Updated August 1, 2020
Last March, on a Sunday morning, Minnesota governor Tim Walz announced that every school in the state would transition to distance learning to slow the spread of COVID-19. He gave schools two days to close their doors to students and two weeks to develop a distance learning plan.
In my district, we went to school that Monday and stood in front of half-filled classrooms. We wondered how long we were saying goodbye for. We scrambled to get our students’ things together to send home. We didn’t know what they would need, how long they would be gone, or how we were going to be teaching them when they couldn’t be right next to us. And not for a second did we allow ourselves to think we wouldn’t be seeing those faces in our classrooms again – there was just too much to do.
The truth of that day is heartbreaking. We didn’t get to say goodbye, and if that was our chance to say goodbye, we didn’t know it. Half of my students weren’t even there. And the students who were there didn’t get the attention they deserved. I was too busy trying to get all of their things packed up by the end of the day.
- Build a Strong Classroom Community (Despite Social Distancing Rules)
- The First Week of Kindergarten: Lesson Plans
- Socially Distanced Centers: 4 Brilliant Ideas
The Challenges of Distance Learning
In the beginning of distance learning, the logistics of it all seemed so daunting. My students are 5 and 6 years old; they didn’t know how to do any of this independently. As kindergarten teachers, we knew we would have to rely on parents to make sure the work was getting done.
On top of that, some families didn’t have internet or a device that their children could use. Suddenly so much of their learning was out of our control. But still, it was our responsibility to try.
Our school staff wasted no time getting started. We sent our students home on Monday, and that Tuesday morning, every employee in our school gathered together in our little cafeteria and got the gears turning. At that point, there were so many questions and so few answers.
Our District’s Distance Learning Requirements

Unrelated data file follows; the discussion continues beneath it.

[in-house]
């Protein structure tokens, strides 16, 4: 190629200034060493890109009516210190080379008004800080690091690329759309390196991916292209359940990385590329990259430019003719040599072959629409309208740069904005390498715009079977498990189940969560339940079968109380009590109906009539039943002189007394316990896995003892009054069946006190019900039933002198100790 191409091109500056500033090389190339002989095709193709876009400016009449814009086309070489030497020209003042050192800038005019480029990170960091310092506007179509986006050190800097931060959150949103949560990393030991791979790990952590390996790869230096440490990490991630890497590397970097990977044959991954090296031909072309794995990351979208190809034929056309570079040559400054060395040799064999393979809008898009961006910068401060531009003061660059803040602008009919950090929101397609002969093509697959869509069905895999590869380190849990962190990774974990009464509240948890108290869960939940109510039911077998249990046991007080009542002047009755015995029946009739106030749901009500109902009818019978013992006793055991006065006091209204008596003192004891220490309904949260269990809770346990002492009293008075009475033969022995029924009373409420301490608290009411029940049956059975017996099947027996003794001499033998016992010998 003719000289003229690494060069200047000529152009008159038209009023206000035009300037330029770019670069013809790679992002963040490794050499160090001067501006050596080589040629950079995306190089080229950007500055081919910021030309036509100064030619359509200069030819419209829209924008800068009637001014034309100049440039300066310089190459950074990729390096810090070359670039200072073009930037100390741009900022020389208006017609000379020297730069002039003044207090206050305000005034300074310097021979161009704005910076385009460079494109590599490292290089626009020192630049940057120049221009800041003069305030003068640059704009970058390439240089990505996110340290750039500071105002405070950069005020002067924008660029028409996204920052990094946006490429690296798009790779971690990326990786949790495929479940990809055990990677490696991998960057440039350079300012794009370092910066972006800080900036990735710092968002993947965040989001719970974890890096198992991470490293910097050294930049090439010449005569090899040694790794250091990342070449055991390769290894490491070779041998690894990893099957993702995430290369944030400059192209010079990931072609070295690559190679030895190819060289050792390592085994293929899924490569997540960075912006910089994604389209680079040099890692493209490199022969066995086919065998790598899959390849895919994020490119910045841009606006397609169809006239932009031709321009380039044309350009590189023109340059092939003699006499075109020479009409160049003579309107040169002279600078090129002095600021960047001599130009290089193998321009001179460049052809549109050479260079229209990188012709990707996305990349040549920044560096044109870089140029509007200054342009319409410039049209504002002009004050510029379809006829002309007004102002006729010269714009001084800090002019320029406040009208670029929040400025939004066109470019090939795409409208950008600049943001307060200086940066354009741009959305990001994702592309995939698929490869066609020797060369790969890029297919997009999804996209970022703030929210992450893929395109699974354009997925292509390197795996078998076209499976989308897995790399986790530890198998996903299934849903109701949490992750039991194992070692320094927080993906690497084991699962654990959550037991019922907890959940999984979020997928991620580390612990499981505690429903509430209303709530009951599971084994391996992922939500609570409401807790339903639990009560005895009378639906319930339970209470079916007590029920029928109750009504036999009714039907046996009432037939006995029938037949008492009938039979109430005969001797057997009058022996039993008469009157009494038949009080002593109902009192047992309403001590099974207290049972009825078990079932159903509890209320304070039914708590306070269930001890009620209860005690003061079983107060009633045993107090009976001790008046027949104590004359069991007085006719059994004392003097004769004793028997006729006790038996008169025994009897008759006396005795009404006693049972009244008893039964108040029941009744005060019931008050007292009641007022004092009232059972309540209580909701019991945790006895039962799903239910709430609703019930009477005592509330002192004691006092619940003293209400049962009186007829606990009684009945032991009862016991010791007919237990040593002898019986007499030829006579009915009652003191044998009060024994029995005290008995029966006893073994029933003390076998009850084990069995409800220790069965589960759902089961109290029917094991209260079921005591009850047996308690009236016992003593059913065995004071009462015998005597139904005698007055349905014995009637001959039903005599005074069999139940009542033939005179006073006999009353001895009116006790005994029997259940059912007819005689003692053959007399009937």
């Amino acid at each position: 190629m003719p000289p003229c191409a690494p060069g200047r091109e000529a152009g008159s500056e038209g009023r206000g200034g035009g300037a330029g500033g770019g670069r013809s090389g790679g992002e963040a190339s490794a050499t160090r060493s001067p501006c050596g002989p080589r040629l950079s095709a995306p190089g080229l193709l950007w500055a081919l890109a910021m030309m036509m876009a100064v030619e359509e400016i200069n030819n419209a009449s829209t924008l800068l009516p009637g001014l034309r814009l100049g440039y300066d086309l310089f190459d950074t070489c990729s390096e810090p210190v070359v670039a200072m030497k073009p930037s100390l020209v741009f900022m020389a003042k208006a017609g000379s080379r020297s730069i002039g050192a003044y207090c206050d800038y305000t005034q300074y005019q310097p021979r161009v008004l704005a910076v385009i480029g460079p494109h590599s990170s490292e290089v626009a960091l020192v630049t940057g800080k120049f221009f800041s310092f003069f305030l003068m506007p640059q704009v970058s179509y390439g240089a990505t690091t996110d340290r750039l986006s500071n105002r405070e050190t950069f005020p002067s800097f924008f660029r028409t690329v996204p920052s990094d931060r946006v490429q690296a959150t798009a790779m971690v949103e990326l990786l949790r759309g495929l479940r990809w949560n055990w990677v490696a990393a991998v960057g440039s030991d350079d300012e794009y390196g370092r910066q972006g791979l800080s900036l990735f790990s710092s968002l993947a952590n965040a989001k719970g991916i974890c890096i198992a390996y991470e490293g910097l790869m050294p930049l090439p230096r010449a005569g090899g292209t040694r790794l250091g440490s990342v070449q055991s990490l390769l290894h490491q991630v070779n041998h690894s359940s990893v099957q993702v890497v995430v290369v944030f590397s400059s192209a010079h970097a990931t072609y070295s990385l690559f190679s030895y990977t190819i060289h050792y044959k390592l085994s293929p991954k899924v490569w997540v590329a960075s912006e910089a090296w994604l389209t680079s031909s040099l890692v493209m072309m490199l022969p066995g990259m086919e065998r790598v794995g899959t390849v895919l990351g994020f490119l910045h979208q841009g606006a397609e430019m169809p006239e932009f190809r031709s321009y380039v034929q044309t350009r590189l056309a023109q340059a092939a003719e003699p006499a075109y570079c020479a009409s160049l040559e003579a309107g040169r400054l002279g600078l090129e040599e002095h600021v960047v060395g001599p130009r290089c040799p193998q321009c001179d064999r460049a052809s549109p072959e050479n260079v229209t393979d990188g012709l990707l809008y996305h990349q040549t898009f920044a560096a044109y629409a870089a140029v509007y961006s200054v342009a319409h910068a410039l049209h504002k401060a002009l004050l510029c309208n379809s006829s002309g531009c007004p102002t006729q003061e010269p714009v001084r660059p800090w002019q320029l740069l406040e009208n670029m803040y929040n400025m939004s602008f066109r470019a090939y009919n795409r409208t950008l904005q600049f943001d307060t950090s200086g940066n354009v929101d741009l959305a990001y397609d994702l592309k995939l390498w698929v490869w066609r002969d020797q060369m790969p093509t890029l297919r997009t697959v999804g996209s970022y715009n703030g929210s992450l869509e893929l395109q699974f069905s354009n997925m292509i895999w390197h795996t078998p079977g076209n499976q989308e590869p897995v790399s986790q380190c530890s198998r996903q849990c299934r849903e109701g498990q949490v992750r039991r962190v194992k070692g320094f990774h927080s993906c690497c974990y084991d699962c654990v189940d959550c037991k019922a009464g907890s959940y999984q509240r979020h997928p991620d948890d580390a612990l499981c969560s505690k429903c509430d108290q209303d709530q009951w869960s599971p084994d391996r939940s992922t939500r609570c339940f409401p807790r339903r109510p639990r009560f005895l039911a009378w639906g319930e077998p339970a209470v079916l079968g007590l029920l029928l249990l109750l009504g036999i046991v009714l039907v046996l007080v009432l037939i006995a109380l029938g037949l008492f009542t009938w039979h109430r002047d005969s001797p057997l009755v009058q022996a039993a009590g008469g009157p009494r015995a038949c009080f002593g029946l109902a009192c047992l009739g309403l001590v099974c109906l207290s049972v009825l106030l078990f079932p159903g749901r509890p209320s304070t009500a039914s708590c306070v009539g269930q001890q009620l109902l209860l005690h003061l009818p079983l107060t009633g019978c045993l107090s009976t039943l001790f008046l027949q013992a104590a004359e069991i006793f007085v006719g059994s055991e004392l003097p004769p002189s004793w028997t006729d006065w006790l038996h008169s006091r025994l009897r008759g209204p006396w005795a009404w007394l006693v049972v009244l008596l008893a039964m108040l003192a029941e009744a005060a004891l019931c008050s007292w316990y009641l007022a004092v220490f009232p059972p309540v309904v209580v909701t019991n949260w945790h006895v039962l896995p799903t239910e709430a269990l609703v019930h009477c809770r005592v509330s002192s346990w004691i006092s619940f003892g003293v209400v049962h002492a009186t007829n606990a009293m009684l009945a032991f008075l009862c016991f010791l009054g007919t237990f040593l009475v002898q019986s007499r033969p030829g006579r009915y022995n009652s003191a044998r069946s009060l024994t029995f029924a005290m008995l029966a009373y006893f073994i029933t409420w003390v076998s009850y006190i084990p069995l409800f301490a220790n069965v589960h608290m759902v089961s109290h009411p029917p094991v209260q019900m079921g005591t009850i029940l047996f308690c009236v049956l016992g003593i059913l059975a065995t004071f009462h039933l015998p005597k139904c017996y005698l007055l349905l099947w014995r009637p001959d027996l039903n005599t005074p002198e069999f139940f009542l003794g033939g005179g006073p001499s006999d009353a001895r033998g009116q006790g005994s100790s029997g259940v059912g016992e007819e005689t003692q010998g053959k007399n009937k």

- have interaction with students on a daily basis
- take daily attendance
- meet academic standards
- honor IEPs, 504 plans, speech services, and ESL services
Never mind all the other, non-academic things that had to be addressed:
- providing childcare for healthcare workers
- making sure students had food
- getting materials to students who weren’t there that last day
- finding out who needed internet and a Chromebook in their homes (side note: sending a survey via email is not a good way to find out who does not have access to technology).
And, for the love of all things, HOW DO WE USE ZOOM WITH 5 YEAR-OLDS?!?!?
It all felt so impossible. But day by day, our district solved the big problems and our team of kindergarten teachers hammered out those things that were within our control. And before long, it felt manageable. It was definitely a work in progress. We kept tweaking throughout the closure, but I want to share what worked for us.
Distance Learning Tools We Used
Seesaw is a digital portfolio app for students. I’ve used the Seesaw Family app for a few years as a way to communicate with parents and share photos of their kids. But after using Seesaw as a distance learning tool, I have to say….I should have been using it a LONG time ago! There are so many cool features (check out this post from Kristen at Eat. Pray. Travel. Teach.). Then keep reading to find out how we used it with our kindergartners!
Zoom is an online video conferencing platform. Honestly, I had never heard of Zoom until our superintendent said we had to use it.
Luckily we received some training on how to use it before we started distance learning. Our trainer was a kindergarten teacher with the online learning program. She showed us some examples of how she used Zoom…and it suddenly seemed not only possible, but exciting!
Zoom worked really well for kindergartners. I loved seeing their sweet faces and hearing their voices. And having the ability to mute them was kind of a bonus too, though I probably shouldn’t admit that!